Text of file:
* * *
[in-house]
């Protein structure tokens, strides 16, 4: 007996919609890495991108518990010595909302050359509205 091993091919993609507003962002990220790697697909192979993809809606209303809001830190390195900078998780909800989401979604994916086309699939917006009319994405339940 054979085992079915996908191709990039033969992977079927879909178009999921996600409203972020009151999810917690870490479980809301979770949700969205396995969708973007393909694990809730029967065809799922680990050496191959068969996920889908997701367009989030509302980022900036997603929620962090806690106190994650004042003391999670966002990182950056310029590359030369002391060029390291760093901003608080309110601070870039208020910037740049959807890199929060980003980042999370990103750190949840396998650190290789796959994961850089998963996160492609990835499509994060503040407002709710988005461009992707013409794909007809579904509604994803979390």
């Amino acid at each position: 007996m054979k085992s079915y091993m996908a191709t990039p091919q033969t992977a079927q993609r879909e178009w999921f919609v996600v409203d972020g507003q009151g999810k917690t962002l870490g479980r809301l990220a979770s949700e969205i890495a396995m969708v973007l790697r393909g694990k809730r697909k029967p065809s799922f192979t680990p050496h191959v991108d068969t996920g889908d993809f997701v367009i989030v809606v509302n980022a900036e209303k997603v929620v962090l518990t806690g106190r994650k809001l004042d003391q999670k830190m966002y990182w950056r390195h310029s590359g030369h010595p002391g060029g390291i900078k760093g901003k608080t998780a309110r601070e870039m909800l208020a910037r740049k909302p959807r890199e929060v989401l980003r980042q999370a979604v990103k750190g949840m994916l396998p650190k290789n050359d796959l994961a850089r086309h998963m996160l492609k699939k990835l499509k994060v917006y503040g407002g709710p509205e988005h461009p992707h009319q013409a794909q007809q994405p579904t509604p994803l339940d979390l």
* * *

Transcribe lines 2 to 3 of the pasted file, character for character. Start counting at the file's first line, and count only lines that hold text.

């Protein structure tokens, strides 16, 4: 007996919609890495991108518990010595909302050359509205 091993091919993609507003962002990220790697697909192979993809809606209303809001830190390195900078998780909800989401979604994916086309699939917006009319994405339940 054979085992079915996908191709990039033969992977079927879909178009999921996600409203972020009151999810917690870490479980809301979770949700969205396995969708973007393909694990809730029967065809799922680990050496191959068969996920889908997701367009989030509302980022900036997603929620962090806690106190994650004042003391999670966002990182950056310029590359030369002391060029390291760093901003608080309110601070870039208020910037740049959807890199929060980003980042999370990103750190949840396998650190290789796959994961850089998963996160492609990835499509994060503040407002709710988005461009992707013409794909007809579904509604994803979390």
């Amino acid at each position: 007996m054979k085992s079915y091993m996908a191709t990039p091919q033969t992977a079927q993609r879909e178009w999921f919609v996600v409203d972020g507003q009151g999810k917690t962002l870490g479980r809301l990220a979770s949700e969205i890495a396995m969708v973007l790697r393909g694990k809730r697909k029967p065809s799922f192979t680990p050496h191959v991108d068969t996920g889908d993809f997701v367009i989030v809606v509302n980022a900036e209303k997603v929620v962090l518990t806690g106190r994650k809001l004042d003391q999670k830190m966002y990182w950056r390195h310029s590359g030369h010595p002391g060029g390291i900078k760093g901003k608080t998780a309110r601070e870039m909800l208020a910037r740049k909302p959807r890199e929060v989401l980003r980042q999370a979604v990103k750190g949840m994916l396998p650190k290789n050359d796959l994961a850089r086309h998963m996160l492609k699939k990835l499509k994060v917006y503040g407002g709710p509205e988005h461009p992707h009319q013409a794909q007809q994405p579904t509604p994803l339940d979390l």